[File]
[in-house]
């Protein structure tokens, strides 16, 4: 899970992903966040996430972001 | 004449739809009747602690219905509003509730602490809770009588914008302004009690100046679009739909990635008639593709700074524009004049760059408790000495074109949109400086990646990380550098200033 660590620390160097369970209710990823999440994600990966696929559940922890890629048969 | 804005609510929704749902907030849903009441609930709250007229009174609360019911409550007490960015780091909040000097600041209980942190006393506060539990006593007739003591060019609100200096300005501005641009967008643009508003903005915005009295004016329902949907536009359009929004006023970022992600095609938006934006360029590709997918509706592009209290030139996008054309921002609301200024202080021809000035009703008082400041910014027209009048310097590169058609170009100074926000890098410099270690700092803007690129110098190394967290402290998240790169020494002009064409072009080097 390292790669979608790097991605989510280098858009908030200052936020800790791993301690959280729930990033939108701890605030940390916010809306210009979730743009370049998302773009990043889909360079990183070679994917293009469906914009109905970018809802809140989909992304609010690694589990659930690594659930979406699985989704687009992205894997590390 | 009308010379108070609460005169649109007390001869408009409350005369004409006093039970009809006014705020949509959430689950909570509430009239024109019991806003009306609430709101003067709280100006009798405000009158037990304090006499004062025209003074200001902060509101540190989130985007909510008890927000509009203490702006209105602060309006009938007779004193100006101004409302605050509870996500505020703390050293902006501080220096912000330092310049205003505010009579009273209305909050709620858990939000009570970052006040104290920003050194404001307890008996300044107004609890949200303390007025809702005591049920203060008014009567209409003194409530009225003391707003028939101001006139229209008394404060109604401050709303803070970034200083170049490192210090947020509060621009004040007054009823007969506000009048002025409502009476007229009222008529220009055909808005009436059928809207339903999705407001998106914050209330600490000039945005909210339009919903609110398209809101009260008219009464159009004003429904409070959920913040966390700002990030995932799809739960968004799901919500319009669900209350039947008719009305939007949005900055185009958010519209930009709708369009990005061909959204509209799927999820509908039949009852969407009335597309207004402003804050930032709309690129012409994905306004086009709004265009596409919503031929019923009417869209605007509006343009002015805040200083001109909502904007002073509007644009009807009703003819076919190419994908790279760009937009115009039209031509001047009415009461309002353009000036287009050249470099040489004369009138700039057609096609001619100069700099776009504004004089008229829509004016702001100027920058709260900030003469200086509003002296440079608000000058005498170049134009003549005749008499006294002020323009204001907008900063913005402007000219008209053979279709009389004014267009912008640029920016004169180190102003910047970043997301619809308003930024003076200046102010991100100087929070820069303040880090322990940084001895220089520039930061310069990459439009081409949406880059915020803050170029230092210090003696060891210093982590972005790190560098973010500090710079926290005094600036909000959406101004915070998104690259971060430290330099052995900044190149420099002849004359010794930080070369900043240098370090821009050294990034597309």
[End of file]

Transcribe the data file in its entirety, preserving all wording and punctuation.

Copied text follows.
[in-house]
């Protein structure tokens, strides 16, 4: 899970992903966040996430972001 | 004449739809009747602690219905509003509730602490809770009588914008302004009690100046679009739909990635008639593709700074524009004049760059408790000495074109949109400086990646990380550098200033 660590620390160097369970209710990823999440994600990966696929559940922890890629048969 | 804005609510929704749902907030849903009441609930709250007229009174609360019911409550007490960015780091909040000097600041209980942190006393506060539990006593007739003591060019609100200096300005501005641009967008643009508003903005915005009295004016329902949907536009359009929004006023970022992600095609938006934006360029590709997918509706592009209290030139996008054309921002609301200024202080021809000035009703008082400041910014027209009048310097590169058609170009100074926000890098410099270690700092803007690129110098190394967290402290998240790169020494002009064409072009080097 390292790669979608790097991605989510280098858009908030200052936020800790791993301690959280729930990033939108701890605030940390916010809306210009979730743009370049998302773009990043889909360079990183070679994917293009469906914009109905970018809802809140989909992304609010690694589990659930690594659930979406699985989704687009992205894997590390 | 009308010379108070609460005169649109007390001869408009409350005369004409006093039970009809006014705020949509959430689950909570509430009239024109019991806003009306609430709101003067709280100006009798405000009158037990304090006499004062025209003074200001902060509101540190989130985007909510008890927000509009203490702006209105602060309006009938007779004193100006101004409302605050509870996500505020703390050293902006501080220096912000330092310049205003505010009579009273209305909050709620858990939000009570970052006040104290920003050194404001307890008996300044107004609890949200303390007025809702005591049920203060008014009567209409003194409530009225003391707003028939101001006139229209008394404060109604401050709303803070970034200083170049490192210090947020509060621009004040007054009823007969506000009048002025409502009476007229009222008529220009055909808005009436059928809207339903999705407001998106914050209330600490000039945005909210339009919903609110398209809101009260008219009464159009004003429904409070959920913040966390700002990030995932799809739960968004799901919500319009669900209350039947008719009305939007949005900055185009958010519209930009709708369009990005061909959204509209799927999820509908039949009852969407009335597309207004402003804050930032709309690129012409994905306004086009709004265009596409919503031929019923009417869209605007509006343009002015805040200083001109909502904007002073509007644009009807009703003819076919190419994908790279760009937009115009039209031509001047009415009461309002353009000036287009050249470099040489004369009138700039057609096609001619100069700099776009504004004089008229829509004016702001100027920058709260900030003469200086509003002296440079608000000058005498170049134009003549005749008499006294002020323009204001907008900063913005402007000219008209053979279709009389004014267009912008640029920016004169180190102003910047970043997301619809308003930024003076200046102010991100100087929070820069303040880090322990940084001895220089520039930061310069990459439009081409949406880059915020803050170029230092210090003696060891210093982590972005790190560098973010500090710079926290005094600036909000959406101004915070998104690259971060430290330099052995900044190149420099002849004359010794930080070369900043240098370090821009050294990034597309």